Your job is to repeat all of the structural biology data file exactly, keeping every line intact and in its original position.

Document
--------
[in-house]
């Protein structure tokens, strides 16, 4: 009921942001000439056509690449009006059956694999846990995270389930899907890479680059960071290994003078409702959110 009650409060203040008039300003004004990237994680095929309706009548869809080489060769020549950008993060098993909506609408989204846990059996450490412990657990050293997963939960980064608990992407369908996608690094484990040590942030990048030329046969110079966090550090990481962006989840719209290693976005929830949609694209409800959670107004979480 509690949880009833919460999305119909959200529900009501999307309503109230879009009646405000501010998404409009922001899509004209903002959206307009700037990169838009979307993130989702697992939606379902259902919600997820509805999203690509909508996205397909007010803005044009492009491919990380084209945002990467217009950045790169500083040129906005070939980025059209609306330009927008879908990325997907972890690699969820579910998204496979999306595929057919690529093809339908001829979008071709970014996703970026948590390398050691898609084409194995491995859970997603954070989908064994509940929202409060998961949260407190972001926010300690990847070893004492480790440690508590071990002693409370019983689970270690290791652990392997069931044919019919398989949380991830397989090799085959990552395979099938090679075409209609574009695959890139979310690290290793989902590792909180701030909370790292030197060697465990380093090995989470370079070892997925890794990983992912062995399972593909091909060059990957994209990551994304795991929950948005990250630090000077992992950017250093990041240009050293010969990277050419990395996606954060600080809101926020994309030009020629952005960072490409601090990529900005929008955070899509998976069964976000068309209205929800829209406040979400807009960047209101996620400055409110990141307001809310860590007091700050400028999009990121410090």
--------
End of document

[in-house]
């Protein structure tokens, strides 16, 4: 009921942001000439056509690449009006059956694999846990995270389930899907890479680059960071290994003078409702959110 009650409060203040008039300003004004990237994680095929309706009548869809080489060769020549950008993060098993909506609408989204846990059996450490412990657990050293997963939960980064608990992407369908996608690094484990040590942030990048030329046969110079966090550090990481962006989840719209290693976005929830949609694209409800959670107004979480 509690949880009833919460999305119909959200529900009501999307309503109230879009009646405000501010998404409009922001899509004209903002959206307009700037990169838009979307993130989702697992939606379902259902919600997820509805999203690509909508996205397909007010803005044009492009491919990380084209945002990467217009950045790169500083040129906005070939980025059209609306330009927008879908990325997907972890690699969820579910998204496979999306595929057919690529093809339908001829979008071709970014996703970026948590390398050691898609084409194995491995859970997603954070989908064994509940929202409060998961949260407190972001926010300690990847070893004492480790440690508590071990002693409370019983689970270690290791652990392997069931044919019919398989949380991830397989090799085959990552395979099938090679075409209609574009695959890139979310690290290793989902590792909180701030909370790292030197060697465990380093090995989470370079070892997925890794990983992912062995399972593909091909060059990957994209990551994304795991929950948005990250630090000077992992950017250093990041240009050293010969990277050419990395996606954060600080809101926020994309030009020629952005960072490409601090990529900005929008955070899509998976069964976000068309209205929800829209406040979400807009960047209101996620400055409110990141307001809310860590007091700050400028999009990121410090």